The latest GOP rebranding – actual change, or a political facelift?
In 2009 and 2010, the Tea Party movement rocked the political establishment in both parties. 2011 saw Washington desperately scramble to adjust to the damage it took, though in 2012 the establishment garnered victories in various races across the nation, including the Presidential race.
The last few weeks have seen a rebranding of the Republican Party throughout the country. Karl Rove’s new organization, the unwillingness of the House to hold fast on the debt ceiling, and the willingness of Republicans in the Senate to revisit controversial gun and immigration policies have been part of the GOP’s rebranding.
On Friday, Ezra Klein of The Washington Post Wonk Blog took these and other threads and pointed out what final picture they create: The re-trenching of the GOP establishment. From his post:
Dick Morris and Sarah Palin are out at Fox News. Rep. Paul Ryan is helping House Speaker John Boehner talk his caucus down from the debt-ceiling ledge. Sen. Marco Rubio is going from one conservative talk-radio host to another to sell them on bipartisan immigration reform. Louisiana’s Gov. Bobby Jindal is telling Republicans to cease being “the stupid party.” Tea Party icon Jim DeMint left the Senate, while FreedomWorks, a Tea Party catalyst, went through a nasty, costly divorce with its figurehead, Dick Armey. Karl Rove’s super-PAC is turning its formidable financial artillery toward helping Republicans win primary elections against Tea Party insurgents.
According to one former Congressman, it’s about eliminating the Tea Party-minded people from the GOP:
“We’ve had a period of this movement at the grass-roots level, call it Tea Party or something else, and it seems to me we’re seeing the normal progression of a grass-roots populist movement,” said Vin Weber, a former Republican congressman from Minnesota. “It ran out of control for a few years — that’s why we call it a movement rather than an organization. But it’s receding a bit now. That’s allowing natural leaders to reassert themselves, and institutional forces to reassert themselves.”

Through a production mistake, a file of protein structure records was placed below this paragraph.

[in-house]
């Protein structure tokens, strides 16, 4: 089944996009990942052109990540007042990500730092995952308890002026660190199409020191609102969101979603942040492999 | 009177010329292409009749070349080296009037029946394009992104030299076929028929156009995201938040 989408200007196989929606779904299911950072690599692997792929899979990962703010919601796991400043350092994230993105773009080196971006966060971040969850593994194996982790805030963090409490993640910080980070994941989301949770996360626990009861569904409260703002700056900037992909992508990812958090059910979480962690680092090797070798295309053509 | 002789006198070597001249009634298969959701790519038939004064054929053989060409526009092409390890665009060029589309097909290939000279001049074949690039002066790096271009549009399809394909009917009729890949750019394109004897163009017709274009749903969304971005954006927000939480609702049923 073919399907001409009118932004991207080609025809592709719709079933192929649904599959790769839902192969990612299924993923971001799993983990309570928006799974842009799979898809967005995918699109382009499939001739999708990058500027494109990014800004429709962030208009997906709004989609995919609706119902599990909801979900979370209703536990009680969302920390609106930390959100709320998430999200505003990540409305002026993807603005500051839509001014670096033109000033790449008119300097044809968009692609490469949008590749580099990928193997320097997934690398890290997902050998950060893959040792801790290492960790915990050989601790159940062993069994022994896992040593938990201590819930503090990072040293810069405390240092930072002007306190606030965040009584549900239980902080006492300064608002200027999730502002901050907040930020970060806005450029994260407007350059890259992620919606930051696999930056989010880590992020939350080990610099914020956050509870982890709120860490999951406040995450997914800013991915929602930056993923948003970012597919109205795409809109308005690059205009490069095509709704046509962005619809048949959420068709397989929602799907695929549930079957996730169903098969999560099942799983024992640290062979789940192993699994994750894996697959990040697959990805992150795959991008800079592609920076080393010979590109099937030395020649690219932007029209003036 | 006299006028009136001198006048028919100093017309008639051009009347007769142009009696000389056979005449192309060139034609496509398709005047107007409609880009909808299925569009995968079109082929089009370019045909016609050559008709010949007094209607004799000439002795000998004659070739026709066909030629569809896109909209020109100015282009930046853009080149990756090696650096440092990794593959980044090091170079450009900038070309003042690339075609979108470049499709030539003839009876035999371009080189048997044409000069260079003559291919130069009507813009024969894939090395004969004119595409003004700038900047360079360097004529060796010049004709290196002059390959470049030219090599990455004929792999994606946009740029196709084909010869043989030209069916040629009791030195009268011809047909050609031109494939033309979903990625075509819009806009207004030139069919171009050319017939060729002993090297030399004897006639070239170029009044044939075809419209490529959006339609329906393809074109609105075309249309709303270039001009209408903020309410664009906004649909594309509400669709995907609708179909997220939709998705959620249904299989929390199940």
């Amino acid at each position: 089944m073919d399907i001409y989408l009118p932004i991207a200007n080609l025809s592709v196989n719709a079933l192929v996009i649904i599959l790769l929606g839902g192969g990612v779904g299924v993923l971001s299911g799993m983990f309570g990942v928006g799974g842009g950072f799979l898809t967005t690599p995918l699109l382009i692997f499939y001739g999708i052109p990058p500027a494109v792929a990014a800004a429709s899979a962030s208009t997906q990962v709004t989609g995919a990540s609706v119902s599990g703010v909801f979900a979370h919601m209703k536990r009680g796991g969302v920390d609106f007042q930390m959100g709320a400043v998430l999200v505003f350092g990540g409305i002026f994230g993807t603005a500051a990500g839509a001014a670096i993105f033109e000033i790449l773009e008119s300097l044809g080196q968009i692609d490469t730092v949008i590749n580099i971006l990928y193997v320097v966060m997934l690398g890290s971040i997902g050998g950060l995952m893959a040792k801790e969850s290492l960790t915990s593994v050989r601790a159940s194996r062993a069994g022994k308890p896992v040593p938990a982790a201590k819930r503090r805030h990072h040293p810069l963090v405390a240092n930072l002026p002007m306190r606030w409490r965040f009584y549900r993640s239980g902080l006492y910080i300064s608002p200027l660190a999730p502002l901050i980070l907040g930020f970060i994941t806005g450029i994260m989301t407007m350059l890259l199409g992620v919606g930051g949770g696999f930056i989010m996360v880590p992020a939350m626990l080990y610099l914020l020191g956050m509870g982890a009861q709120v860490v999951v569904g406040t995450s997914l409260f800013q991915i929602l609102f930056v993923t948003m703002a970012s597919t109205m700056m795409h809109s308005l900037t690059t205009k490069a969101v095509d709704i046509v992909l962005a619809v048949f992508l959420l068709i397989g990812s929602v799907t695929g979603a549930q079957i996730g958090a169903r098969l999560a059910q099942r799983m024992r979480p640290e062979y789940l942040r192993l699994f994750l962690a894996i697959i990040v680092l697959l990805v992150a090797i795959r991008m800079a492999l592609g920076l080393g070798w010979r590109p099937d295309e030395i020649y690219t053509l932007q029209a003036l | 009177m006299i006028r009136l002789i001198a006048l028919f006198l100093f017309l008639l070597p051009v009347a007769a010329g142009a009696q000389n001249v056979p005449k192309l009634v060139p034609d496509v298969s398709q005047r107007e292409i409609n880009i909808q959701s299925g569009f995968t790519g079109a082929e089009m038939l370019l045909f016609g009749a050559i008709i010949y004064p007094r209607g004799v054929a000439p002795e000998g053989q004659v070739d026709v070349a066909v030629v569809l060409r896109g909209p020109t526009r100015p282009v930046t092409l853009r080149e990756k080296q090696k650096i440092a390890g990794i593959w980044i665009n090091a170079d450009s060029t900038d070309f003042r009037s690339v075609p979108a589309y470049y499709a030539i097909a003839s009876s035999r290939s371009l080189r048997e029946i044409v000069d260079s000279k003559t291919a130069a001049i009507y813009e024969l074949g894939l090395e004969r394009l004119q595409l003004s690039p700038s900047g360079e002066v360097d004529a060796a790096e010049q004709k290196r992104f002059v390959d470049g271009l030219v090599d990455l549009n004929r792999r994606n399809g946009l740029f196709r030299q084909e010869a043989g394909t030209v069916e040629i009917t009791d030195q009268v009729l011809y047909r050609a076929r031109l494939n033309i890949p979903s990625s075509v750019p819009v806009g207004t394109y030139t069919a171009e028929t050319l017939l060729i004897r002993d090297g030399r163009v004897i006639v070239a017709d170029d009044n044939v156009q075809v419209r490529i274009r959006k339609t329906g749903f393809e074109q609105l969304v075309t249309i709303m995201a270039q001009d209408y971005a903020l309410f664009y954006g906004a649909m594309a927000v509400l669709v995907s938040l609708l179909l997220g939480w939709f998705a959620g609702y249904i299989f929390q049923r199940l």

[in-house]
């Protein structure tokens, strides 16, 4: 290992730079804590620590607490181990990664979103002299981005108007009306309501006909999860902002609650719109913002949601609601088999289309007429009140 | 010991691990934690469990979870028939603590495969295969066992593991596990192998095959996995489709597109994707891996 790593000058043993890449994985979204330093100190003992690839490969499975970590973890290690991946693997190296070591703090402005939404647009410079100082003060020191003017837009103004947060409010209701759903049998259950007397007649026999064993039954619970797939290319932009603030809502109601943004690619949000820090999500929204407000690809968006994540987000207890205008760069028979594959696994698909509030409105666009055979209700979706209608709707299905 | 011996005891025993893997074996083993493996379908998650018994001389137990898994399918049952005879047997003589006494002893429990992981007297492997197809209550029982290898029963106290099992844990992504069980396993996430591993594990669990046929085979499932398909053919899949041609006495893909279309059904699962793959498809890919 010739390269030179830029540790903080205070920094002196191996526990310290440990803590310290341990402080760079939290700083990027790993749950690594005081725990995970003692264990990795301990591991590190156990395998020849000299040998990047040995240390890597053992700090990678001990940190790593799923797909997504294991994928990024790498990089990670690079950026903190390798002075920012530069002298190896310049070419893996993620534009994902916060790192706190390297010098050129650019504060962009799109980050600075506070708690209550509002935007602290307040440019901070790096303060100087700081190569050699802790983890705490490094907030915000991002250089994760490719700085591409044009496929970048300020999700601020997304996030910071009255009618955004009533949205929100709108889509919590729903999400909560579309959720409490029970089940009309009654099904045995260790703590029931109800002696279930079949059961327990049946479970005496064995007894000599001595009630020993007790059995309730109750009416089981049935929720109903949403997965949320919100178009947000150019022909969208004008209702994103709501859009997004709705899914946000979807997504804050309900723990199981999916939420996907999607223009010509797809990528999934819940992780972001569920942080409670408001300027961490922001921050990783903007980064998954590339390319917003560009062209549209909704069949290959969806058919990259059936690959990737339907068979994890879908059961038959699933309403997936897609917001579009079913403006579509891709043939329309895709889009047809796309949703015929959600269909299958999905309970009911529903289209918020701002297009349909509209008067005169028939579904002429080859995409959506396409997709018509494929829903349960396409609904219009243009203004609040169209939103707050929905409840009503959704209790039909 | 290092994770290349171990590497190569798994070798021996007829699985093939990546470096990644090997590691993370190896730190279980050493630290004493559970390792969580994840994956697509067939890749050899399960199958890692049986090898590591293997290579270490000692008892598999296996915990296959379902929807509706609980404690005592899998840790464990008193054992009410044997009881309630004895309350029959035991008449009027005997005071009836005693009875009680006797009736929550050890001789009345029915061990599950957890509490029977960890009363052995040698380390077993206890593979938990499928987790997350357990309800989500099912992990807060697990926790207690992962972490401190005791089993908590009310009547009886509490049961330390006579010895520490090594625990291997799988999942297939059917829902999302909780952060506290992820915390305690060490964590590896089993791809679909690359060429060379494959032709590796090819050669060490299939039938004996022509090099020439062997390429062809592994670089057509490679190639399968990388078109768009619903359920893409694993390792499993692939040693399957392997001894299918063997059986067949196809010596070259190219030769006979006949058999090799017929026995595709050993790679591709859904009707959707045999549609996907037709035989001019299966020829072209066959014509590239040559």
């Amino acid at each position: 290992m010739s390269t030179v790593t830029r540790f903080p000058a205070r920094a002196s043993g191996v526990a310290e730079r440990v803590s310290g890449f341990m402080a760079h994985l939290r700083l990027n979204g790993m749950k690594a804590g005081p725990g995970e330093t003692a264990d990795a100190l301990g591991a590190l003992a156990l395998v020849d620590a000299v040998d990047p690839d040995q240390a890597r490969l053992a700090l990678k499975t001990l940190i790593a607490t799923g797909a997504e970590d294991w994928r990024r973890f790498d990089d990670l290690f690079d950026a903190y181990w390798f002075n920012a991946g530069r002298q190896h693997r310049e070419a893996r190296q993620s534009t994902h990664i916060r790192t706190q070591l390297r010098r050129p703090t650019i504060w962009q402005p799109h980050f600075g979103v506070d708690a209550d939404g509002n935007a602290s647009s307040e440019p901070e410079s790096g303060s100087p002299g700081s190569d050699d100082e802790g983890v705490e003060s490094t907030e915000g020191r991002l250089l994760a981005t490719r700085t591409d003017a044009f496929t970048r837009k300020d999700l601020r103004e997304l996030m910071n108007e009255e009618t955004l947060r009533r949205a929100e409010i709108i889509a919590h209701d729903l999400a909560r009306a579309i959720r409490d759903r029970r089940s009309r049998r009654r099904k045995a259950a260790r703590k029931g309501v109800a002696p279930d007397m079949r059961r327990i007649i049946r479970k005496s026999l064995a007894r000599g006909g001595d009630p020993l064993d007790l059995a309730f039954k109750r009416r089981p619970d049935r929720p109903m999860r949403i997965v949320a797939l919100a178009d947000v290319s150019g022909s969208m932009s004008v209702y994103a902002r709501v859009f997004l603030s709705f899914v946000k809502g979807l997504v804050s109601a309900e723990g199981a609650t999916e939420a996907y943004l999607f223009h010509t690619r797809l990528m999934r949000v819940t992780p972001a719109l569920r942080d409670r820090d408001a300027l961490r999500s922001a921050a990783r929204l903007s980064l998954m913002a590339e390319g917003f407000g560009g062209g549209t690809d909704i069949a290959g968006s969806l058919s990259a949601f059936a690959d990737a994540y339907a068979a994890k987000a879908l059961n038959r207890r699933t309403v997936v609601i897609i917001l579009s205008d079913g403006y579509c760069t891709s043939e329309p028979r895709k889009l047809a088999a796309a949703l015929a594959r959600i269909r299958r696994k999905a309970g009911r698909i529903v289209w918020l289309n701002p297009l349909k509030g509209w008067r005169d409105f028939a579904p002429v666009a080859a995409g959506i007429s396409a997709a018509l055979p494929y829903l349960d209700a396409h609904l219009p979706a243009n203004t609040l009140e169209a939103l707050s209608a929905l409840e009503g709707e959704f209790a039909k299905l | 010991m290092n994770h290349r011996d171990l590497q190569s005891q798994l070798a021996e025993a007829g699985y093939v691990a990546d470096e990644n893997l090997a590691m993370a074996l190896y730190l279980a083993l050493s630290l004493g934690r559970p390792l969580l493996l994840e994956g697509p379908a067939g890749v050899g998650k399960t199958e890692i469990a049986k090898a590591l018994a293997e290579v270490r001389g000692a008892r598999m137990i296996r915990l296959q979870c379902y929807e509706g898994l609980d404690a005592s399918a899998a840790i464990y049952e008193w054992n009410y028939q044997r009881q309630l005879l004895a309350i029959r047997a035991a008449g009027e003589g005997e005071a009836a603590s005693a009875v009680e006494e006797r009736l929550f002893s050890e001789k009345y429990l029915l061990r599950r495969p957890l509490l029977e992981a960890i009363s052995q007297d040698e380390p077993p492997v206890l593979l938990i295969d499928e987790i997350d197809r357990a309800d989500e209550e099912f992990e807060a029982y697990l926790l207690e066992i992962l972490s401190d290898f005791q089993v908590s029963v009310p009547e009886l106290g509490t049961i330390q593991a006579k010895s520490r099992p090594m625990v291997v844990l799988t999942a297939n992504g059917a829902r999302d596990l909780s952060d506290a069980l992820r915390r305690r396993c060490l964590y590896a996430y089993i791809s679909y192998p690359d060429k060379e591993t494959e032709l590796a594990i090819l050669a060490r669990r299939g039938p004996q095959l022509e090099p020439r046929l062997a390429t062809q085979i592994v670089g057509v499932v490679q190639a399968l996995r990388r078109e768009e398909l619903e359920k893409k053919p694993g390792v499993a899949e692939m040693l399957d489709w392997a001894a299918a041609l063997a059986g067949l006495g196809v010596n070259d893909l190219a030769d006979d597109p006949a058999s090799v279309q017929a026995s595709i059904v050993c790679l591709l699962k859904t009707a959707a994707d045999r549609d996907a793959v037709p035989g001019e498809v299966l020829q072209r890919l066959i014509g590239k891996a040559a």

Klein’s two major points are interesting ones. Firsts, he points out that many (such as House Majority Leader Eric Cantor (R-VA)) are trying to rebrand the GOP without creating new policy proposals. Klein is not a fiscal hawk by any means, so his policy proposals are often not in line with Tea Party-minded activists. However, he is correct that the GOP is rebranding without really rebranding; otherwise, we’d be seeing major budget cuts, tax reform, and regulatory relief, as well as the repeal of Obamacare.
Second, he makes the simplest, most important argument against the establishment taking back control: “That’s the problem with the Republican establishment reasserting control. They’re still the establishment.” In a time of national crisis regarding jobs and the debt, the establishment is talking about Tea Party issues with a fraction of the interest (and even fewer of the policy proposals) they deserve. Instead of working on overspending and national debt, both parties are willing to spend time on less pressing issues like gun control and illegal immigration.
What can activists do to prevent this reboot of establishment control? So far this year, Tea Party Patriots has begun a series of Patriot Town Halls, which are bringing in those who knew anti-establishment President Ronald Reagan best to explain President Reagan’s tactics, strategies, and principles to activists around the country. We also continue to work closely with local and state coordinators in order to bring Tea Party values to as many Americans as possible.
What would you do to prevent a return of establishment power? Additionally, what action(s) do you recommend to Tea Party Patriots? Let us know in the comments.